40 There were also women looking on from a distance; among them were Mary Magdalene, and Mary the mother of James the younger and of Joses, and Salome. 41 These used to follow him and provided for him when he was in Galilee; and there were many other women who had come up with him to Jerusalem.
And there were also women there.
You know the story, the moments leading up to this scene in Mark’s gospel, that we read and heard and shared only just a few weeks ago during Holy Week.
- the Passover meal has been savored
- Jesus, drawn to the garden to pray, has been betrayed and arrested • He is put on trial before the Sanhedrin and Pilot,
- and sentenced to death.
In Luke’s version of the story, the women arrive on the road to Golgotha, “weeping, and beating their breasts, and wailing for Jesus,” the text tells us.
But in Mark, the women don’t get mentioned until the deed has been done:
- the curtain of the sanctuary is torn in two, and Jesus breaths his final breath
- the soldier standing guard looks up into his face, and whispers “surely this man was God’s son.”
Only then does Mark mention them:
“And there were also women there,” he tells us, “looking on from a distance. There was Mary Magdalene, and Mary the mother of James the younger and of Joses, and Salome. 41 The women followed him, provided for him when he was in Galilee; and there were many other women who had come up with Jesus to Jerusalem.
When Libby approached me about preaching this evening, and shared with me our theme for the day, “tell the story,” my plan was to tell the story of one of the unnamed women in the Scripture. It seemed to me a good opportunity to spotlight a woman who had encountered Jesus and been transformed by that encounter, so much so that her story lived on, even if the men penning our scriptures hadn’t bothered to remember her name.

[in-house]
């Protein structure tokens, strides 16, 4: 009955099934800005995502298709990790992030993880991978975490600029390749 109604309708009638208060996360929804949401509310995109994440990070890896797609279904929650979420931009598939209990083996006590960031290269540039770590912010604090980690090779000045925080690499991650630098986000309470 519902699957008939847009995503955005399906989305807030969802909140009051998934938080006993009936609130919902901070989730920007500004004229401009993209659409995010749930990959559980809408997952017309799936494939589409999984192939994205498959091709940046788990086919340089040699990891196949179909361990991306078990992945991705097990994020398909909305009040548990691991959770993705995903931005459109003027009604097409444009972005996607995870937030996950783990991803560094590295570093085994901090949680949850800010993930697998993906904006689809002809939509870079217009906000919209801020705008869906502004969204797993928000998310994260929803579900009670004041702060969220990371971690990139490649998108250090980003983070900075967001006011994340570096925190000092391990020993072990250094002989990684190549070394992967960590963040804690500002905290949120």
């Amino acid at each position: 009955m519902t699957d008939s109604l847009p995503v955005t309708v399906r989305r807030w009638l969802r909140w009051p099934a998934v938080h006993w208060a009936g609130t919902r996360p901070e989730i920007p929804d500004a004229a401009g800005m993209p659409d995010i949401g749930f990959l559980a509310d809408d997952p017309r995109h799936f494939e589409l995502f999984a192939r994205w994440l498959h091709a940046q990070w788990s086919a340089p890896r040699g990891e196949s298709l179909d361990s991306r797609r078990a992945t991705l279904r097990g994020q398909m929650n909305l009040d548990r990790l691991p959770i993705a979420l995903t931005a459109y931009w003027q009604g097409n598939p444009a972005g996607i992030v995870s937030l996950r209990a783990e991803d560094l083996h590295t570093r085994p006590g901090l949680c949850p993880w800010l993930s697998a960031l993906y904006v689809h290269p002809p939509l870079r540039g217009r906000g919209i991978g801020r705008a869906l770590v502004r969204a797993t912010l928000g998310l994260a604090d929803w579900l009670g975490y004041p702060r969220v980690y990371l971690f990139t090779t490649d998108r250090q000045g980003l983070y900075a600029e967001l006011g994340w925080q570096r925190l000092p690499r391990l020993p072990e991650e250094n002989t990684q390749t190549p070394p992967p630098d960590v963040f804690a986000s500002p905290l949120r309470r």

But then, I ran across these two verses in Mark’s Gospel and they just stuck in me.
And there were also women there.
And there were also women there.
And there were also women there.
They have been there all along.
Mark may only now be naming them, some of them, many of them remain unnamed, but there were ALWAYS, also women.
They too played vital a role in the work of God, and the ministry of Jesus. It’s easy to forget that when they only get two small verses.
I recently listened to a Ted Talk by Sheryl Sandberg, the COO of Facebook, on women in leadership. In the talk, which I believe dates back to 2011 or 2012, she rattles off a list of depressing statistics about how far we have not come when it comes to women in the highest places of leadership.
- 190 heads of state, 9 are women
- of all the people in parliament globally, 13% are women
- In the corporate sector, women claim only 15-16% of top-level jobs—c level positions (CEO, COO, CFO)… and the numbers, she tells us, are moving the wrong direction.Things seem to be improving since that Ted Talk…
- In January of this year, the 116th United States Congress came into office with a record number of women—127 to be exact.
- 102 in the House, 25 in the Senate.